Microsoft made the right decision when it postponed Vista, an analyst said Tuesday.
"It would have been a very tight squeeze," said Rob Helm, director of research at Kirkland, Wash.-based Directions on Microsoft. "If they were going to miss Christmas, there just wasn’t a good reason to push it for 2006."
Directions on Microsoft, said Helm, had been anticipating a delay because of Microsoft's timeline. It was only three weeks ago that the Redmond, Wash. developer released a feature-complete beta, and based on past experience, it would take at least six months -- meaning late August -- before the operating system was ready to ship to PC makers. That was too late for OEMs to make the crucial holiday selling season.
"It's not a big shock that they're doing this," Helm said, "but it will have some impact. Not a horrific impact -- they were already going to miss back-to-school and Christmas -- but it will depress sales of PCs even more, and for a couple more months than originally."
Earlier in March, research firm Gartner projected that PC sales would slow significantly in 2006, but denied that Vista's release -- late in 2006 until Tuesday -- would play a part in that slowdown.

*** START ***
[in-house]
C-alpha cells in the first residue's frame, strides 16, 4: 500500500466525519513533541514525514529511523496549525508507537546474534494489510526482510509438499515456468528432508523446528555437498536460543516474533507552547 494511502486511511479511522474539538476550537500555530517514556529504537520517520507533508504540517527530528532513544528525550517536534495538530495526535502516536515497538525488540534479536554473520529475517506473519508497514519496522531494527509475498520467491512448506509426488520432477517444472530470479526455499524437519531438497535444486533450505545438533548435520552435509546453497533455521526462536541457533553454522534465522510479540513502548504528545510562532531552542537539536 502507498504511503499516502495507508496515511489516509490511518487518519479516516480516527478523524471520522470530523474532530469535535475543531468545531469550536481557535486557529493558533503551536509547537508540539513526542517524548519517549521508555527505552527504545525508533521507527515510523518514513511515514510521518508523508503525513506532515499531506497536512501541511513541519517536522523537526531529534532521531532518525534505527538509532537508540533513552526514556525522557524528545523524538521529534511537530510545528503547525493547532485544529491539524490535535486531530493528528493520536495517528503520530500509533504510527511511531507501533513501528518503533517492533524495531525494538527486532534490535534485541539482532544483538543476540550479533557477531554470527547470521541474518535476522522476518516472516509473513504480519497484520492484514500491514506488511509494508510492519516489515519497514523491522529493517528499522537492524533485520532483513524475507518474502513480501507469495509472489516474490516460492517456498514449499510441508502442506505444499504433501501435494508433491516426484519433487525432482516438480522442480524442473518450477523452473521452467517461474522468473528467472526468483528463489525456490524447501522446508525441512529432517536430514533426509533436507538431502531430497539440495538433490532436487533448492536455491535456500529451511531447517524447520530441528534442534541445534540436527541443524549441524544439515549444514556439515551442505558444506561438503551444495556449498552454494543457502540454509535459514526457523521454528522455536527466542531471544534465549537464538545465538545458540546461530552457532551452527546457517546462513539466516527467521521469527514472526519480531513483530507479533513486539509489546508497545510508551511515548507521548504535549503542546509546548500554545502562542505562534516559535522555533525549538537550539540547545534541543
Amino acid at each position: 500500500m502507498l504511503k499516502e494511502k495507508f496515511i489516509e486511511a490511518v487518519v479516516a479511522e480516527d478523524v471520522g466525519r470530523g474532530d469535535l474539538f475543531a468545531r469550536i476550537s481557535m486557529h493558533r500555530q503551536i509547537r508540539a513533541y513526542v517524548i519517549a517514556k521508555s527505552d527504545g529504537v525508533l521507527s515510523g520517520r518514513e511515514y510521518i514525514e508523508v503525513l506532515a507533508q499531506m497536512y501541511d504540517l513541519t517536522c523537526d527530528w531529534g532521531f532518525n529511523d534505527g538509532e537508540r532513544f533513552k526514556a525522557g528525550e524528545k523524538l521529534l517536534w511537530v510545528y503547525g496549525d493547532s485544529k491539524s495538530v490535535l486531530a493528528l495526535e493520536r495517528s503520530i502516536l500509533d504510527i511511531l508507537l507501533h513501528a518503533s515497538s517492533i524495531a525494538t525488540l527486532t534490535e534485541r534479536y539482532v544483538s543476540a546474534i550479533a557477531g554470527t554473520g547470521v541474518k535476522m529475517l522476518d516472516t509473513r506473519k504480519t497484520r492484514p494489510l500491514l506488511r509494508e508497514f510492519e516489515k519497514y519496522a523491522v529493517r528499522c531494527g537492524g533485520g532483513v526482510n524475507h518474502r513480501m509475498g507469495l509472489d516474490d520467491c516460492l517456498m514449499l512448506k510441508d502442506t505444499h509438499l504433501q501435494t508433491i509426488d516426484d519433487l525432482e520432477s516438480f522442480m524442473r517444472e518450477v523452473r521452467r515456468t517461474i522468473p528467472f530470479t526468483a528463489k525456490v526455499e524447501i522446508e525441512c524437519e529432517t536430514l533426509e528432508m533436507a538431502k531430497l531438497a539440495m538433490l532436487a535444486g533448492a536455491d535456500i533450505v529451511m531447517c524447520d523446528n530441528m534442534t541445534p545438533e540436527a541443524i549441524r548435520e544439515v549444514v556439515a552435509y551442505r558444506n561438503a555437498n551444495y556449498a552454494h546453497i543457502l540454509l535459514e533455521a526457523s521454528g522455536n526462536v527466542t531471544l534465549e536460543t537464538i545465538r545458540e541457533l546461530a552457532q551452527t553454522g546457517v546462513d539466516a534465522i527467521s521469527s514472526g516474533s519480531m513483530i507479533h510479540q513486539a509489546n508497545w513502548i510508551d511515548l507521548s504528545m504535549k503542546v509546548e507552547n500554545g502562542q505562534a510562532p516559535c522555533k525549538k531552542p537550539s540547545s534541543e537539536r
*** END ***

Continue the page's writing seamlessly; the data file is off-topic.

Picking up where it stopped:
On the enterprise side, Microsoft's promise to put Vista into the volume licensing channel softens the impact to businesses, said Helm. "Typically, volume license renewals pile up in December, at the end of the calendar year, and June, the end of Microsoft's fiscal year. But with it RTMing [release to manufacturing] before the end of the year, those companies won't miss the Vista boat.
"So I don't see it as that big an issue."
He also agreed with Jim Allchin, co-president for the Platforms and Services Division at Microsoft, who when he announced the delay cited quality issues as one reason to hold Vista.
"I think it's a good decision. They can't afford to cut any more features to make a 2006 date," Helm argued. "The features that need the most testing, frankly, are enterprise features related to the core of the product, like user account control and how it will lock down services to make them less vulnerable to a worm. Things like that fundamentally change the way Windows works, and they couldn't really back out of them."
Microsoft has come under criticism when it's announced it was dropping long-touted features to expedite development. In 2004, for instance, it pushed a new file system, dubbed WinFS, out of the OS.
"This isn't Windows XP," Helm said. "Microsoft's made some pretty fundamental improvements to the operating system that they need time to test.
"They could have released Home separate from Business, but I think this was the reasonable decision. And I think the impact for enterprises will be relatively minor."